DOI

10.17077/drivingassessment.1713

Location

Santa Fe, New Mexico, USA

Date

27-6-2019

Session

Session 7 – Hybrid Presentations

Abstract

Driving with foresight is essential for road safety. Anticipating upcoming events and intended maneuvers of other traffic participants requires the perception and processing of meaningful and valid cues. To provide insights into the cognitive mechanisms of anticipation, we investigated the effect of cognitive load, experience and cue characteristic on the anticipation of upcoming lane changes in urban driving scenarios. A two-step reaction method gathered low and high certainty anticipatory reactions of student and ambulance drivers. Results indicated that different anticipatory cues affected anticipatory performance. Target cues highly associated with the intended behavior of another traffic participant increased while context cues in the surrounding environment seemed to hamper anticipatory reactions. Furthermore, high cognitive load prolonged the latencies of low certainty anticipation but did not affect the performance quality. This initial intuition of an upcoming lane change was indicated earlier by experienced than by inexperienced drivers. These findings enhance the understanding of the human process of anticipation in dynamic uncritical traffic situations.

Rights

Copyright © 2019 the author(s)

DC Citation

Proceedings of the Tenth International Driving Symposium on Human Factors in Driver Assessment, Training and Vehicle Design, 24-27 June 2019, Santa Fe, New Mexico. Iowa City, IA: Public Policy Center, of Iowa, 2019: 321-327.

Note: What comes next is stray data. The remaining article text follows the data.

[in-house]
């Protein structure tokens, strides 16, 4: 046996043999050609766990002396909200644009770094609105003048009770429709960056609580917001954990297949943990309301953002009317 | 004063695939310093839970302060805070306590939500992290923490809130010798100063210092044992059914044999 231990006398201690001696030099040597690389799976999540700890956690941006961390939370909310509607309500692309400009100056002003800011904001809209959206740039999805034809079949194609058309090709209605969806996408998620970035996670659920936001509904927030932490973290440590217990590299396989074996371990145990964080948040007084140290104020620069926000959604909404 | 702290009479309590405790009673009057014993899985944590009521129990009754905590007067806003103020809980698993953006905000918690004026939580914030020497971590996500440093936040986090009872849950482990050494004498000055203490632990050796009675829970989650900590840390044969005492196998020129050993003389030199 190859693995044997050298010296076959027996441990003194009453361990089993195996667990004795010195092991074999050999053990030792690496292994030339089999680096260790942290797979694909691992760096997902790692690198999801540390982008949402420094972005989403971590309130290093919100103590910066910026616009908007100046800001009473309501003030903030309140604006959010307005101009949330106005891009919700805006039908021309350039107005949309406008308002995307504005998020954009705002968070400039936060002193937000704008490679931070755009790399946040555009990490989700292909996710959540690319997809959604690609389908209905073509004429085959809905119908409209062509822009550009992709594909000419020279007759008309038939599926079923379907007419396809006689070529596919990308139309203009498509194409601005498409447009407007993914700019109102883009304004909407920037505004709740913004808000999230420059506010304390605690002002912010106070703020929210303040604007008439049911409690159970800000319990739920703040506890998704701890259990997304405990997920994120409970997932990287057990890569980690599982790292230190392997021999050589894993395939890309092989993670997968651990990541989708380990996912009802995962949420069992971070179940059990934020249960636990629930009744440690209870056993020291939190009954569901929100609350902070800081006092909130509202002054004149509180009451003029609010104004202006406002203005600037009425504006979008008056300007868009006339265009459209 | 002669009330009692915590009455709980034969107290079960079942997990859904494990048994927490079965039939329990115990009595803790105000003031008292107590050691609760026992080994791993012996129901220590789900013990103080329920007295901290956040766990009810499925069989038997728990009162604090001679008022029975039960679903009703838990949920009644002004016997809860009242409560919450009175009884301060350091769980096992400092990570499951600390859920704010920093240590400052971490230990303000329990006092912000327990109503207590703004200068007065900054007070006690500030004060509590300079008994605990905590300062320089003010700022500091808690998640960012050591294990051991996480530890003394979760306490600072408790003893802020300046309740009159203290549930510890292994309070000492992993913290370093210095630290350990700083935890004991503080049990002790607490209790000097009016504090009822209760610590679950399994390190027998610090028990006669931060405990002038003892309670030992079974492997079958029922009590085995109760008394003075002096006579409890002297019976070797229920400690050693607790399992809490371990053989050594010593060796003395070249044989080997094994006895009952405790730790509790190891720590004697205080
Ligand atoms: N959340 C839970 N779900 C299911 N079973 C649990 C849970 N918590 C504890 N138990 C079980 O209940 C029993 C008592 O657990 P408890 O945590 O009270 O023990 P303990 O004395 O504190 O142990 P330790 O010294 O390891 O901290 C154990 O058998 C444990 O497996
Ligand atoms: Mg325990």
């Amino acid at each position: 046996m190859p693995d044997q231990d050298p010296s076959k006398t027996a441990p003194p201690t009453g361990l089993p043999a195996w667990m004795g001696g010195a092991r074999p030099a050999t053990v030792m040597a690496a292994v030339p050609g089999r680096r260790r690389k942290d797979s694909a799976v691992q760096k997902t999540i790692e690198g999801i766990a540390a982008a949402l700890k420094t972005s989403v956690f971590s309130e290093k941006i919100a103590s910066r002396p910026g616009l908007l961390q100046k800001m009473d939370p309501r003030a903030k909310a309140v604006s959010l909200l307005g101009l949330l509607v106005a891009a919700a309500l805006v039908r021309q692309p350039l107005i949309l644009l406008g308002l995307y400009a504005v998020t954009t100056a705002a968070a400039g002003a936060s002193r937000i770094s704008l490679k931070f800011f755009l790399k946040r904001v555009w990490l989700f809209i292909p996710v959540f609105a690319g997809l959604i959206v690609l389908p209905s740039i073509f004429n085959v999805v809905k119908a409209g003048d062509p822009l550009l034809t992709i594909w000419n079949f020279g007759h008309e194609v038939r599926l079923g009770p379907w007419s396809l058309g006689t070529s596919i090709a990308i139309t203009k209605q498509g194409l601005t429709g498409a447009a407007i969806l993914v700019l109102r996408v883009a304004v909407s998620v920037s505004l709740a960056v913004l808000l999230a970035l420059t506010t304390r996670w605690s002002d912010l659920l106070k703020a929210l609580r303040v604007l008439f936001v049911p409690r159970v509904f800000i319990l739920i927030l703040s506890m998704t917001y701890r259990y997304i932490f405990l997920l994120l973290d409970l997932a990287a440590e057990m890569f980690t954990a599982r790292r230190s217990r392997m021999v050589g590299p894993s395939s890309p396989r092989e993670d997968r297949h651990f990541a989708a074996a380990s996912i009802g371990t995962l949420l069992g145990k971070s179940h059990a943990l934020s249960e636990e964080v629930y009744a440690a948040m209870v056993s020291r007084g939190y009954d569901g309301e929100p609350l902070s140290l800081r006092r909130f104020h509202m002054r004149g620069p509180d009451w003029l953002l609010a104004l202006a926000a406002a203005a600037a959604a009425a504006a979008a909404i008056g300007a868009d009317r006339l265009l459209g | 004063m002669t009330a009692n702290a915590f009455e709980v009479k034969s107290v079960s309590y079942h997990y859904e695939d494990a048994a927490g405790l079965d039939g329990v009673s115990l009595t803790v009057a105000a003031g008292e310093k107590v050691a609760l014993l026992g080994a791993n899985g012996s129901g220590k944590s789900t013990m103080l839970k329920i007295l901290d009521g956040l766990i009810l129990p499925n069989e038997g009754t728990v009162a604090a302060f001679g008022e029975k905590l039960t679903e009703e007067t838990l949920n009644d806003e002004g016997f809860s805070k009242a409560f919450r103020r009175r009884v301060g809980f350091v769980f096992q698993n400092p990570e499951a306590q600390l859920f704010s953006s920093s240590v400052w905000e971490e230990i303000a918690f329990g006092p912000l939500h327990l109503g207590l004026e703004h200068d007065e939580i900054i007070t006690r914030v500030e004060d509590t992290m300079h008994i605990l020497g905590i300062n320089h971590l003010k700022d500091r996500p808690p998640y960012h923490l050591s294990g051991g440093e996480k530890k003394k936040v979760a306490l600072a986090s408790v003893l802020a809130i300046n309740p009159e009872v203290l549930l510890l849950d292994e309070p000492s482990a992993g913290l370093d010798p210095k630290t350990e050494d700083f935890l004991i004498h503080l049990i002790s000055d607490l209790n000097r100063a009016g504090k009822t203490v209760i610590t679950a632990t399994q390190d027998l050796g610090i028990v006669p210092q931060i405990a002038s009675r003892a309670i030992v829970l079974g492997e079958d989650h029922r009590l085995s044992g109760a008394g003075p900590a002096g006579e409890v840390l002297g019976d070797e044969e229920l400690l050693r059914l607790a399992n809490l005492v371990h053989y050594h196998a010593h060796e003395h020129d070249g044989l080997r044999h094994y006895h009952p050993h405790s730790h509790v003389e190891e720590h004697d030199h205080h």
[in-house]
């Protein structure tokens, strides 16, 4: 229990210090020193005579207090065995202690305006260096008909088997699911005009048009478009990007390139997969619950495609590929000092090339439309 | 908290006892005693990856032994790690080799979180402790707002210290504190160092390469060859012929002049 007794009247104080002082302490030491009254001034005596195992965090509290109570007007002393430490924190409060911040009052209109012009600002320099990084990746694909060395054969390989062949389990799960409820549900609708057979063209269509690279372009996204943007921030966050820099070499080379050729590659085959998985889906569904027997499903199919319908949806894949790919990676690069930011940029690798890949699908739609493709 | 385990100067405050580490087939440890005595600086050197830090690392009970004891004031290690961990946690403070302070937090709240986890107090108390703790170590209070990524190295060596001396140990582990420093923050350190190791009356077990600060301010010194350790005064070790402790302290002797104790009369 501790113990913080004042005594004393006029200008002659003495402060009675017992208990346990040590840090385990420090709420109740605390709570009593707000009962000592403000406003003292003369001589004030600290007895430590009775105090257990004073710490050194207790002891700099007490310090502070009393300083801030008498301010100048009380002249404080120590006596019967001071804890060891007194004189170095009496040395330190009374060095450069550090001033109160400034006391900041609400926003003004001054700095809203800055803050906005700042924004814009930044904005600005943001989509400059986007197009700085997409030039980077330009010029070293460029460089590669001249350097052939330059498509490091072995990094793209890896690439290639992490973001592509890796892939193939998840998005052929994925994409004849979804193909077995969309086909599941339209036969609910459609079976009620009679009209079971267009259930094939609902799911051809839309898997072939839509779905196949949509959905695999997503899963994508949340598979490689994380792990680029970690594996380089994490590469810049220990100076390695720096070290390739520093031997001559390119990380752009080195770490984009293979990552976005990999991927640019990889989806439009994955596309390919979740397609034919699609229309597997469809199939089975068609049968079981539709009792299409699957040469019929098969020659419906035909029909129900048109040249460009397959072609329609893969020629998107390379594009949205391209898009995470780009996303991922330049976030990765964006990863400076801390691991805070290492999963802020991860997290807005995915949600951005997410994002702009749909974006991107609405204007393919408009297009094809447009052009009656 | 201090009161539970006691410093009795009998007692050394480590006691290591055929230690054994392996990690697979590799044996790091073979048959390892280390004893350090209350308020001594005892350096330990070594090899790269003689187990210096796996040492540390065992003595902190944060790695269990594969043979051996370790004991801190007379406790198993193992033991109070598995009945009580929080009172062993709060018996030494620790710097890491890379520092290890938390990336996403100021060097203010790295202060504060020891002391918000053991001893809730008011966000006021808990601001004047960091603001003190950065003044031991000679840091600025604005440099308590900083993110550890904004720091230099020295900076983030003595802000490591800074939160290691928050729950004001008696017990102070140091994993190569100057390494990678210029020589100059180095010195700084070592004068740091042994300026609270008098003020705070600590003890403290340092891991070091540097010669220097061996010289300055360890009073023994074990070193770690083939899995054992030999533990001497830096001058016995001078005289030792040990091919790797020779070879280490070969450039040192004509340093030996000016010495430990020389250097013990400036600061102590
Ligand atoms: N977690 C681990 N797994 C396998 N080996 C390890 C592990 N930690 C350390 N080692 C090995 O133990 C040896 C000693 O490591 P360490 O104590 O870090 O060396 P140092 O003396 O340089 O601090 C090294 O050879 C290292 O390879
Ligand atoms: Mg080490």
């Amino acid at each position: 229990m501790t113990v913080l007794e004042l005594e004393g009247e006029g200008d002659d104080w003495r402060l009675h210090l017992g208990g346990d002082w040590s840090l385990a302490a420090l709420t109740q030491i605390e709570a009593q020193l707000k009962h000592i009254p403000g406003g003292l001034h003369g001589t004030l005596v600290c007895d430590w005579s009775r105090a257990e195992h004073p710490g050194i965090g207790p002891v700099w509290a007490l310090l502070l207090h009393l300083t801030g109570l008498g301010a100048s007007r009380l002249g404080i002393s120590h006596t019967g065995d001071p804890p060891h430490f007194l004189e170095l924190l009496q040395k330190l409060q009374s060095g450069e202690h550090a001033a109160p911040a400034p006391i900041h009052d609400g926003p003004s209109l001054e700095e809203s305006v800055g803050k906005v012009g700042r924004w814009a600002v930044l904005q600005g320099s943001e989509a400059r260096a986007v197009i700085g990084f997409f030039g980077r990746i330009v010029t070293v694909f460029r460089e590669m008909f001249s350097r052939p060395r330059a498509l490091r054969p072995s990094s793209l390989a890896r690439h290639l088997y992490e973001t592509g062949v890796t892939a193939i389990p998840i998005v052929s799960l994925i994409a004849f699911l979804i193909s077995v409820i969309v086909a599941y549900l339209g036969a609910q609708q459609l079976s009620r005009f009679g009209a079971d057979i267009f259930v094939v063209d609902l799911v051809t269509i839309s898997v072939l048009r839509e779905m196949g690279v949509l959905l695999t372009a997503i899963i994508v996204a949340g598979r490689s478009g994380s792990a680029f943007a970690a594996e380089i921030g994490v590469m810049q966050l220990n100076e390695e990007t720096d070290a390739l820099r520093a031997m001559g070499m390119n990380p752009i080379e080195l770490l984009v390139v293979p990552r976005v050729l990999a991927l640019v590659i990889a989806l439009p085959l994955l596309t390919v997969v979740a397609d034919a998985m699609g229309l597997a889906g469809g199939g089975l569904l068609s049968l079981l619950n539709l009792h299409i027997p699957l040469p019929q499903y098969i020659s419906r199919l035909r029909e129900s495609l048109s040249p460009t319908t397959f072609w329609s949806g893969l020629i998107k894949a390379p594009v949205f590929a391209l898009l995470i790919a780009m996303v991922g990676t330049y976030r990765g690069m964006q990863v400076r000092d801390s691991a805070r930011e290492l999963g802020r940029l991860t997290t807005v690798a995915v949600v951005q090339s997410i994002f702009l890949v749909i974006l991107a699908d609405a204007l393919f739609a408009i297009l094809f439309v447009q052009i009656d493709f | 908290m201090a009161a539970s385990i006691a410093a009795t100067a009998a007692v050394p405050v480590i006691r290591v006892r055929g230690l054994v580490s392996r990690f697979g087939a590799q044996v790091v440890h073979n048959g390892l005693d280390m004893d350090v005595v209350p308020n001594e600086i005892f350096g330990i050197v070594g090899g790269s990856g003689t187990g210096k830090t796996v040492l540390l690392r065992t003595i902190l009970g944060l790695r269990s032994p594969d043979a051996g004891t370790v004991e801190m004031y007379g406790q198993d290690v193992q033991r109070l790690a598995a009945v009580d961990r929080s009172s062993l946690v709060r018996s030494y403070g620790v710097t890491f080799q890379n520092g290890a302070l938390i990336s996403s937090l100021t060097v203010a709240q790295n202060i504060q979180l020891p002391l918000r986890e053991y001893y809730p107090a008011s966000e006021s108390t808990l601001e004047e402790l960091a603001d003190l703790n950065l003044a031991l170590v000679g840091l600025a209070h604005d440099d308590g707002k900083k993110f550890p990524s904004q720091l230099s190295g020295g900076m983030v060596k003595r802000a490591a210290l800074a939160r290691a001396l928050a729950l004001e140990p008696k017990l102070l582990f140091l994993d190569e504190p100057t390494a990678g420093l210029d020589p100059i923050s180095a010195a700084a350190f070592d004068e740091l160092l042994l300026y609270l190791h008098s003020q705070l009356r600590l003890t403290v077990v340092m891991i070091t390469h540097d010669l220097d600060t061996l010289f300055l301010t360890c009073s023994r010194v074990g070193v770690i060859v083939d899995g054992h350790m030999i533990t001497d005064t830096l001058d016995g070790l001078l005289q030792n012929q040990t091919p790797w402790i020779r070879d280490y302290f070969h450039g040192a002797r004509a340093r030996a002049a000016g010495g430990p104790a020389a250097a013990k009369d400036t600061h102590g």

Share

COinS
 
Jun 27th, 12:00 AM

Driving with Foresight - Evaluating the Effect of Cognitive Distraction and Experience on Anticipating Events in Traffic

Santa Fe, New Mexico, USA

Driving with foresight is essential for road safety. Anticipating upcoming events and intended maneuvers of other traffic participants requires the perception and processing of meaningful and valid cues. To provide insights into the cognitive mechanisms of anticipation, we investigated the effect of cognitive load, experience and cue characteristic on the anticipation of upcoming lane changes in urban driving scenarios. A two-step reaction method gathered low and high certainty anticipatory reactions of student and ambulance drivers. Results indicated that different anticipatory cues affected anticipatory performance. Target cues highly associated with the intended behavior of another traffic participant increased while context cues in the surrounding environment seemed to hamper anticipatory reactions. Furthermore, high cognitive load prolonged the latencies of low certainty anticipation but did not affect the performance quality. This initial intuition of an upcoming lane change was indicated earlier by experienced than by inexperienced drivers. These findings enhance the understanding of the human process of anticipation in dynamic uncritical traffic situations.